We know that, for many embroiderers,  converting from one thread manufacturer to another is like going to the dentist.  No one really likes doing it,  and you may not do it at all unless you’re in pain.  Our parent company has gone through a conversion process a few times,  so we understand it can be a big undertaking.  We also know it can be very worth the time and effort.  Because we understand what conversion involves,  we’ve also developed some tools to help make the process easier.

One tool is our online thread cross reference converter.  We’ve already done the conversions for a lot of the popular thread brands in both polyester and rayon.   All you have to do is access the converter and search for the brand and number you want to convert.   If we have an acceptable match,  you’ll find the number you need and can click it to see the Iris Thread match.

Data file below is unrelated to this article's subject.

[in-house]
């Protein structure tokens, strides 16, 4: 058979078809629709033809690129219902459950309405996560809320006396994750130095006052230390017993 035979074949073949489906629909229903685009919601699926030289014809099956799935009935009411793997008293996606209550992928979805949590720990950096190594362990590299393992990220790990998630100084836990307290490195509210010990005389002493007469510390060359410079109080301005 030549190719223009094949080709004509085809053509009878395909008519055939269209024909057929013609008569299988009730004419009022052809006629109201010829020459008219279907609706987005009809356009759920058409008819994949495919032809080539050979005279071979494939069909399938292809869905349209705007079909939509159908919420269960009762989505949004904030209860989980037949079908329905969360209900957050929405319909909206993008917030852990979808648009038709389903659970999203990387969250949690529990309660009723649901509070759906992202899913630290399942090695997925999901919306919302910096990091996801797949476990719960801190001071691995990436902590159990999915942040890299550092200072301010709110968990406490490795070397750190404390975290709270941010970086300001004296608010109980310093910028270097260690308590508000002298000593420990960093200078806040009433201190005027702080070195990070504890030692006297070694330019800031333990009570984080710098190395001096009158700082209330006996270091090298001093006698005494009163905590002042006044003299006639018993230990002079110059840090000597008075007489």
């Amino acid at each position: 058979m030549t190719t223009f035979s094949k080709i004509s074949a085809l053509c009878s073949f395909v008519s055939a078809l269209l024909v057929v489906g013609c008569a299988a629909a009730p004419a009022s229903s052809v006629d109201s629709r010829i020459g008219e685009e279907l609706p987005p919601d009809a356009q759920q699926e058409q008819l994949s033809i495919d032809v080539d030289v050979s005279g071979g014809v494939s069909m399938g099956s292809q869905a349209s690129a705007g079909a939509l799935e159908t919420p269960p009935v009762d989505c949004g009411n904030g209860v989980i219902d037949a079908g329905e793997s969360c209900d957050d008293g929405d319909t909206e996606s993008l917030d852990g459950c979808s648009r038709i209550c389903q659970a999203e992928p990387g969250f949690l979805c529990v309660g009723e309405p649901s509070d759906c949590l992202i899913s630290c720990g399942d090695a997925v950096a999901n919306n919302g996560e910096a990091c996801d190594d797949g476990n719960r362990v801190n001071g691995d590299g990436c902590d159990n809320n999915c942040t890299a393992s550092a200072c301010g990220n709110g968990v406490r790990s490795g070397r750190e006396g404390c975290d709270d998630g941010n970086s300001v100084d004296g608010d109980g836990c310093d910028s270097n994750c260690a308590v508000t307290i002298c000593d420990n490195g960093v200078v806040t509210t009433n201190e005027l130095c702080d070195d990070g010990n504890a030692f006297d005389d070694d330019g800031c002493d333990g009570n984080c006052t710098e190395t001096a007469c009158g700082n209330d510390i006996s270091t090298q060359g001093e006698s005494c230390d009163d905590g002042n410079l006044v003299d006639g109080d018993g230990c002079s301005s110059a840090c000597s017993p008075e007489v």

Another option for conversion is to contact us directly and ask for our help.  We have decades of experience in color matching and can easily help you convert your colors.  All you would need to do is get us a list of the core colors you currently use and want to convert, and we would do the rest.  We even understand digitizing and setting up colors for embroidery machines,  so we may be able to offer advice and support in that area too.

Remember,  too,  that converting your core colors is less work than converting your entire thread museum.  Since your core colors account for roughly 80% of your embroidery work,  those are the colors that will turn most frequently.  If you are interested in obtaining a sample of Iris Thread to try or in converting your current thread inventory to Iris,  talk to your account executive or our customer service staff about what programs may be available.

Time Travel Tuesday: Four Benefits of a General Store